Recently, the EP has had some success stories. Reacting to the events in Belarus, the Council did not put President Alexander Lukashenko on the EU sanctions list, which the EP sharply objected to. Then, the president did make his way onto the list. We must also mention the human rights sanction mechanism. What sort of tools MEPs have at their disposal to push for their policy priorities even in the field of foreign policy in the Union’s institutional system?
The EP’s Committee on Foreign Affairs (AFET) is not too large, albeit it is supplemented by the Security and Defense Committee (SEDE). These two are rather influential even despite their moderate size, as they include the most integrative, educated members, many of whom have been high-ranking officials in the national context (ministers of foreign affairs or defense, for example). They have a significant network of contacts internationally, which they can lean on. Additionally, we are living in an era where geopolitical fragmentation or conflicts have shaken the world: I do not only mean the pandemic, there is Trump’s election victory, Brexit, Russia’s isolation, or problems related to China. These all made the issues discussed in these committees acute ones. The migration crisis, events in Turkey, Syria have all made the AFET and SEDE more important, we are dealing with such questions every day. I am member of the Committee on Agriculture (AGRI) as well, which decides on a lot of money, but the questions of biomass or the farm to fork strategy are not that spectacular and do not influence global events. In the current situation, foreign policy, defense policy and alliances are crucial.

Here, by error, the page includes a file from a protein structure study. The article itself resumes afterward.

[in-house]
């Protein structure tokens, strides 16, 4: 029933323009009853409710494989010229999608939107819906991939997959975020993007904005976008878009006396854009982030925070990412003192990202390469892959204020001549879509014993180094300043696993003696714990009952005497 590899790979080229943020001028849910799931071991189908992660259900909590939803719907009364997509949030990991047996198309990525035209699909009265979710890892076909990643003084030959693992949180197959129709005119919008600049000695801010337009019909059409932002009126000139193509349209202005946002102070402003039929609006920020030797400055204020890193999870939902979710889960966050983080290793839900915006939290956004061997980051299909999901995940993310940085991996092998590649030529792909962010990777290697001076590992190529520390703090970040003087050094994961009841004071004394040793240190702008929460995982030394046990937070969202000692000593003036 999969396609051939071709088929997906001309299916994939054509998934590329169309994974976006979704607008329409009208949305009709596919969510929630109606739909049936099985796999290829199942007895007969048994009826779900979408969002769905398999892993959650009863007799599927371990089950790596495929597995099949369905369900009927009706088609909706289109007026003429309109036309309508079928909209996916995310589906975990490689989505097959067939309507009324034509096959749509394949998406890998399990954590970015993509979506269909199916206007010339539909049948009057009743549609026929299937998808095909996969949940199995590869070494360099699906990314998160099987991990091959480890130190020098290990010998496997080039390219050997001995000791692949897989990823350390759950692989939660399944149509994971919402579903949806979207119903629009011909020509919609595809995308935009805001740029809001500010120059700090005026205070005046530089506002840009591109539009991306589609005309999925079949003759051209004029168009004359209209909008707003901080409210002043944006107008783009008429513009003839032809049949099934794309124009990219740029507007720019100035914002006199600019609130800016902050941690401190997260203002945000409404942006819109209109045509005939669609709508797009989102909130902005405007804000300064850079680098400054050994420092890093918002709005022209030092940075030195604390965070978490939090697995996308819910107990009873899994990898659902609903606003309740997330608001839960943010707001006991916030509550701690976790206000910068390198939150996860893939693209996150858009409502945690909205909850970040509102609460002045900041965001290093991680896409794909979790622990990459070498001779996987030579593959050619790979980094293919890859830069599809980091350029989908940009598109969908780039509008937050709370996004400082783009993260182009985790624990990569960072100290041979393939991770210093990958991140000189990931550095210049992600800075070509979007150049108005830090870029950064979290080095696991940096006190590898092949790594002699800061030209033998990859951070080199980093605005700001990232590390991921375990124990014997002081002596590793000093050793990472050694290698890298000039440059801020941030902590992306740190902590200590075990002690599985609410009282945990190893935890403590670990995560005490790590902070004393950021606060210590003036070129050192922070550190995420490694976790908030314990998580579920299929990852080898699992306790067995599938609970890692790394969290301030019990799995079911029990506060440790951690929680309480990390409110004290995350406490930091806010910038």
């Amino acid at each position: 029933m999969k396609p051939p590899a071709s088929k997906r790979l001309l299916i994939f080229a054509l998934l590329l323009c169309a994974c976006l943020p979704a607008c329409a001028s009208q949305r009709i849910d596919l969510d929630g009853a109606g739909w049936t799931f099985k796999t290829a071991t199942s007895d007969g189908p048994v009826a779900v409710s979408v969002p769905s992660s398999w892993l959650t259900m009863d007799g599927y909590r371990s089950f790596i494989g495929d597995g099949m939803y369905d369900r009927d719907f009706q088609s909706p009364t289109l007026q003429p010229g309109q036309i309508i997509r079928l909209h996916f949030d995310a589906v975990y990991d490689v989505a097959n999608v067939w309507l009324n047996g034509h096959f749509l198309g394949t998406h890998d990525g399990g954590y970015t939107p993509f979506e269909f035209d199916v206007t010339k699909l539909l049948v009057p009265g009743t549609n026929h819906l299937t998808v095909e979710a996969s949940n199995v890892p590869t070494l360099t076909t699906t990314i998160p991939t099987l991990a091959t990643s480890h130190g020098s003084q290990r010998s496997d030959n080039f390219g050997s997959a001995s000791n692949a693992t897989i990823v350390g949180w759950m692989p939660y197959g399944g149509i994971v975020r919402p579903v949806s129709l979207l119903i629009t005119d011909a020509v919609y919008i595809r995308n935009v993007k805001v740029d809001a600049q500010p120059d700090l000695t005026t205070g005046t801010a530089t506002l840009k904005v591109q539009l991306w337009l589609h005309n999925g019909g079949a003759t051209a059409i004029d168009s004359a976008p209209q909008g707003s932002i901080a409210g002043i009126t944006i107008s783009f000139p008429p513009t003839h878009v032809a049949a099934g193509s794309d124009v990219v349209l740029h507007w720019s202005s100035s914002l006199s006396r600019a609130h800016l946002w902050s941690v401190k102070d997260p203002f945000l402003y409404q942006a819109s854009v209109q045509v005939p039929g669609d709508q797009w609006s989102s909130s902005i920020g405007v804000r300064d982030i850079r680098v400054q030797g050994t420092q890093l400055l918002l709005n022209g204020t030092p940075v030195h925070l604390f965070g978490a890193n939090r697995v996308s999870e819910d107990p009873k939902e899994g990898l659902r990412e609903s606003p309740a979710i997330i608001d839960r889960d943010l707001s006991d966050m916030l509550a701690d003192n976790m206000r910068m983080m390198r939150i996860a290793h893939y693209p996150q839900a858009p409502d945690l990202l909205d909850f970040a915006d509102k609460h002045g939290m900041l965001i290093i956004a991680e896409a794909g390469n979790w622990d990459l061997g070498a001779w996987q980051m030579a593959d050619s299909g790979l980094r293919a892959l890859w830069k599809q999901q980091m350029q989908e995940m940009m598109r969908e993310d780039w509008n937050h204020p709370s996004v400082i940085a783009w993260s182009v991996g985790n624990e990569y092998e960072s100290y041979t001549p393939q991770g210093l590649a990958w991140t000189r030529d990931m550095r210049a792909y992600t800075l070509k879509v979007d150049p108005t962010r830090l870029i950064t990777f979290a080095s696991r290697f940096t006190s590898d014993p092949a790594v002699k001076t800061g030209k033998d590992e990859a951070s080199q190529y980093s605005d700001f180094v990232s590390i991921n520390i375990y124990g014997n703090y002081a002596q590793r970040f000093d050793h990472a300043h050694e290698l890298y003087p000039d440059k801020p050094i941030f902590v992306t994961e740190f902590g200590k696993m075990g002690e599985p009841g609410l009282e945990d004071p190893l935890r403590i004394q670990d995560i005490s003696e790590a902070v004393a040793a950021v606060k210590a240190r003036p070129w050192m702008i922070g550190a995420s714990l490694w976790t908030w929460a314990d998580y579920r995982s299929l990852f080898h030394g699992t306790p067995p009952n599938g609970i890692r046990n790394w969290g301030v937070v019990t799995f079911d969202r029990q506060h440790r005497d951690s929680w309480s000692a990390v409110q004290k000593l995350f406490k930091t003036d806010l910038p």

Could the Parliament’s lobbying power increase in the future?
The human resources for it are there, and the EP’s apparatus is working very well. Trump’s 2020 election loss creates a new situation, as the Parliament will be the one starting negotiations with the US, after which the Commission can strike the deals. DK has one priority, albeit with numerous sub-priorities, and that is the formation of the United States of Europe. Not necessarily tomorrow, but sometime in the future.
We have already mentioned the European Commission’s political deal with China. This is supposed to ensure that European companies receive fairer market access in China. Views on this deal vary greatly, Guy Verhofstadt strongly objected to it, for instance because of the deterioration of human rights in China in 2020. How much is this deal in Europe’s interest and Hungary’s interest? How likely it is that the EP ends up not ratifying the deal?
In its current form, the EP will not ratify it, it is not even on the agenda because there is considerable outrage. Nevertheless, we need to look at this realistically, but also by taking into account serious moral and geopolitical considerations. Economic cooperation with China is a necessity as long as they have something to offer. Just like natural gas and oil provided by Russia are needed. But this is only an important aspect if it serves the entirety of the European Union. Currently, the import and export of Chinese goods is primarily needed by Germany. It is clear that the Germans are starting to make decisions that only view German interests instead of European ones. This is what we have to address in the European Parliament, we must balance this somehow.
When talking about German interests, de you mean that the German ruling parties are too lenient on China or even Russia?